(Non-Muslims) who have read my book say, across the board, that they didn't know Muhammad was such a great guy, and they didn't know these things about Islam. And they come away with a better understanding of Islam and of Muhammed and Aisha. And they feel better. They don't feel hostile.
Really, wouldn't it be ironic if the Western world did come to a greater understanding and a better rapport with the Islamic world because of a book that was supposed to result in terrorist attacks. I have never worried about that. I just do not believe that my book is going to incite violence. It's not the book's intention, it's not my intention.
One thing that excites me is that the book has become bigger than itself. Because it doesn't exist for people yet. It's a text upon which people are projecting. Issues of self-censorship, womens' rights under Islam… those have emerged as topics of conversation around this book. And also the voice of moderate Muslims. Here's a good opportunity for moderate Muslims to (speak out). Not necessarily to defend my book, but to defend their right, your right, to read the book if you want to.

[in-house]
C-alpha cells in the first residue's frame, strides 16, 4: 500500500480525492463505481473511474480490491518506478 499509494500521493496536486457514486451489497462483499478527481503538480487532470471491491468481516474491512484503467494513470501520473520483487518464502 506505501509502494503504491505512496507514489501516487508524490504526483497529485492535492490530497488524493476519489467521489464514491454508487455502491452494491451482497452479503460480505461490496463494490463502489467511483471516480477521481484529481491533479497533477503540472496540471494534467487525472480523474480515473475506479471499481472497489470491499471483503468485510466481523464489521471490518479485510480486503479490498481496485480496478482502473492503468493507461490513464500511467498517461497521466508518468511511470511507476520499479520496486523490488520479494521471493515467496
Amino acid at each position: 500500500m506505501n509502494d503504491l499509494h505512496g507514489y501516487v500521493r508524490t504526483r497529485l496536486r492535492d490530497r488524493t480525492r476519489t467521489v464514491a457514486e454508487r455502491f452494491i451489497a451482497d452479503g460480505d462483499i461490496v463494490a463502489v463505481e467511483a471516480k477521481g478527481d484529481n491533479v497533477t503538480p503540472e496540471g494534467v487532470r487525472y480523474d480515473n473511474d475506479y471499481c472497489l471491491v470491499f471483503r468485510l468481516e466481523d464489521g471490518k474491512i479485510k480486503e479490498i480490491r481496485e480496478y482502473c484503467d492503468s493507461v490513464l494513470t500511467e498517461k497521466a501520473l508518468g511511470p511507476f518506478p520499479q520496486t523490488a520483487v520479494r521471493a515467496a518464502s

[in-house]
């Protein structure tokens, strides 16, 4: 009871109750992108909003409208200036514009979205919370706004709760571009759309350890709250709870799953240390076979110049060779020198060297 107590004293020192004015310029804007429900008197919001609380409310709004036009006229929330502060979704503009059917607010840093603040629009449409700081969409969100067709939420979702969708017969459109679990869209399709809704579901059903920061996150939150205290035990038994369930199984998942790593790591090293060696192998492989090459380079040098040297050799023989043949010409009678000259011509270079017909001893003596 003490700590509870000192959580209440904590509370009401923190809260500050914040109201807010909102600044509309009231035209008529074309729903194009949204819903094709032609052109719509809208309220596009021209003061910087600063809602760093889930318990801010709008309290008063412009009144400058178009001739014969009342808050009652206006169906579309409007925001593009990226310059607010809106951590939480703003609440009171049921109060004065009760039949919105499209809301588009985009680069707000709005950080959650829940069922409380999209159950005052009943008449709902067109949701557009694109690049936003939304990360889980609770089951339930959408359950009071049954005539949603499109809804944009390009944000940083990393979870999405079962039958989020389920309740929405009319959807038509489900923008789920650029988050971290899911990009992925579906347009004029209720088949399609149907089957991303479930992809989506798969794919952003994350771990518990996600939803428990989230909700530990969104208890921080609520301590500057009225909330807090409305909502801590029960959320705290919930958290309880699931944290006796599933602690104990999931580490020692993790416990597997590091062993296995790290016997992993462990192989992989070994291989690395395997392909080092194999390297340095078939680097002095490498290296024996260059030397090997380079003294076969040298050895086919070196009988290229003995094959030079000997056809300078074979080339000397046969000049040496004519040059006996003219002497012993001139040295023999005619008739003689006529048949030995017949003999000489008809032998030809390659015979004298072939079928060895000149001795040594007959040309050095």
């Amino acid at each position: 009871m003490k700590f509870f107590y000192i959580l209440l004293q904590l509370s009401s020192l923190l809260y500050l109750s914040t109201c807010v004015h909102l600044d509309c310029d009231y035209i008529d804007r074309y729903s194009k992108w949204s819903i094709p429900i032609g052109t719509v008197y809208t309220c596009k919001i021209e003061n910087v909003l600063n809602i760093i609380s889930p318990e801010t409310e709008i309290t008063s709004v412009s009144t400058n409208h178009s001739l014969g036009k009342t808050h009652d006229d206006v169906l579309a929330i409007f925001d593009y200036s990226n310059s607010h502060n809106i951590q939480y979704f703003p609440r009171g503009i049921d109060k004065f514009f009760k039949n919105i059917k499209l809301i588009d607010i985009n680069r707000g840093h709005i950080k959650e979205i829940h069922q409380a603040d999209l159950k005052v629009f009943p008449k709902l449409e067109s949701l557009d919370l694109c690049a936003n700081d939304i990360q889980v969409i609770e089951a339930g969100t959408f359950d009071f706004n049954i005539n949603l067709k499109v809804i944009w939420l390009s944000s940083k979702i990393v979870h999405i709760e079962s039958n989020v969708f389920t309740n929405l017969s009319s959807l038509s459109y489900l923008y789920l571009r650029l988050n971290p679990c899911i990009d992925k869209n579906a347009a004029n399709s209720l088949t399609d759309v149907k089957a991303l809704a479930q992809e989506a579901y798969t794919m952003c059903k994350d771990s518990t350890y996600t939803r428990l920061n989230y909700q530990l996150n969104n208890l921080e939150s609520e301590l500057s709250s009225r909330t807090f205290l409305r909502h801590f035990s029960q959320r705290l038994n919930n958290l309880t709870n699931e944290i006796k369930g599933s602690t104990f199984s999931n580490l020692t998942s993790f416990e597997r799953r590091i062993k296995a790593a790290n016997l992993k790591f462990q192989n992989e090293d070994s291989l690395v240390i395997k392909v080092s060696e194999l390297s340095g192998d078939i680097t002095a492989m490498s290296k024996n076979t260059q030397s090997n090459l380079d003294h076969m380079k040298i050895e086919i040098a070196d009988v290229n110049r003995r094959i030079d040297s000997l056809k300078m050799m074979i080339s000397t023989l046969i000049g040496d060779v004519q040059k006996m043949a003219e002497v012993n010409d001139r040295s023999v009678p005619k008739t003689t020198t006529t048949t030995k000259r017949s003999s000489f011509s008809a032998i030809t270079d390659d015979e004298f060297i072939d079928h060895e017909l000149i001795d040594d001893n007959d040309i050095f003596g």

How did you decide to handle the sensitive issue of Aisha's age at marraige?
Historians don't even agree about the age of Aisha. I'd even read that there's disagreement on the meaning of the word consummate. Did it mean sexual intercourse? Or did it mean the marriage contract was simply completed?
Just to be clear, in the book, do you actually make a reference to her age?
Yes, in the book she is 14 years old. She does marry him at age 9 and then she goes back to her parents to live until she has her period, and then she moves in with Muhammad. But in my book, the marriage is not consummated until she is older. And the reason is because I've read some compelling arguments that she was older and would have been older. I consider them compelling arguments, but maybe I'm just seeing what I want to see.